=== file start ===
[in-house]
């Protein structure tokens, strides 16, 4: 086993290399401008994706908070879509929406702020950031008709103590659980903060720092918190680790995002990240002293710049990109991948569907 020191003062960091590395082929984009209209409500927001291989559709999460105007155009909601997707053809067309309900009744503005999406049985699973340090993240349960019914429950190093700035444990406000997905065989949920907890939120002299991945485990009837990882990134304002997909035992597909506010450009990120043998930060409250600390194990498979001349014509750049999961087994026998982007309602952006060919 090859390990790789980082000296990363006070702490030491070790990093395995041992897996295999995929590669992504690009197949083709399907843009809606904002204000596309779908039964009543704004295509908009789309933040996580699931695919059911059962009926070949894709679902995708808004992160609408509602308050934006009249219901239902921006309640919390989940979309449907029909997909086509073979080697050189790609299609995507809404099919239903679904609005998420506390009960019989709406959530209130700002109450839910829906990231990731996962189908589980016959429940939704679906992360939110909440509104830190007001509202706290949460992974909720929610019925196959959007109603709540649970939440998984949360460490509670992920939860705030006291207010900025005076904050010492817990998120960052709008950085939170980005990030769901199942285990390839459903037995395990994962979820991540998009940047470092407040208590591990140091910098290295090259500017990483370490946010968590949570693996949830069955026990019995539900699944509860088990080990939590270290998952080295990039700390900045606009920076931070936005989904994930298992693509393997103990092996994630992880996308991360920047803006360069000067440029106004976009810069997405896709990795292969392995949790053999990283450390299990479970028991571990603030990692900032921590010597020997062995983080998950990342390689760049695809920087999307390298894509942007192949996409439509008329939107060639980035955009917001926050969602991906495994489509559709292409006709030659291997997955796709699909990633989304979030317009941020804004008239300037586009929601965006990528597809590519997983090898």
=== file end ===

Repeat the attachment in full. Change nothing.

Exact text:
[in-house]
């Protein structure tokens, strides 16, 4: 086993290399401008994706908070879509929406702020950031008709103590659980903060720092918190680790995002990240002293710049990109991948569907 020191003062960091590395082929984009209209409500927001291989559709999460105007155009909601997707053809067309309900009744503005999406049985699973340090993240349960019914429950190093700035444990406000997905065989949920907890939120002299991945485990009837990882990134304002997909035992597909506010450009990120043998930060409250600390194990498979001349014509750049999961087994026998982007309602952006060919 090859390990790789980082000296990363006070702490030491070790990093395995041992897996295999995929590669992504690009197949083709399907843009809606904002204000596309779908039964009543704004295509908009789309933040996580699931695919059911059962009926070949894709679902995708808004992160609408509602308050934006009249219901239902921006309640919390989940979309449907029909997909086509073979080697050189790609299609995507809404099919239903679904609005998420506390009960019989709406959530209130700002109450839910829906990231990731996962189908589980016959429940939704679906992360939110909440509104830190007001509202706290949460992974909720929610019925196959959007109603709540649970939440998984949360460490509670992920939860705030006291207010900025005076904050010492817990998120960052709008950085939170980005990030769901199942285990390839459903037995395990994962979820991540998009940047470092407040208590591990140091910098290295090259500017990483370490946010968590949570693996949830069955026990019995539900699944509860088990080990939590270290998952080295990039700390900045606009920076931070936005989904994930298992693509393997103990092996994630992880996308991360920047803006360069000067440029106004976009810069997405896709990795292969392995949790053999990283450390299990479970028991571990603030990692900032921590010597020997062995983080998950990342390689760049695809920087999307390298894509942007192949996409439509008329939107060639980035955009917001926050969602991906495994489509559709292409006709030659291997997955796709699909990633989304979030317009941020804004008239300037586009929601965006990528597809590519997983090898």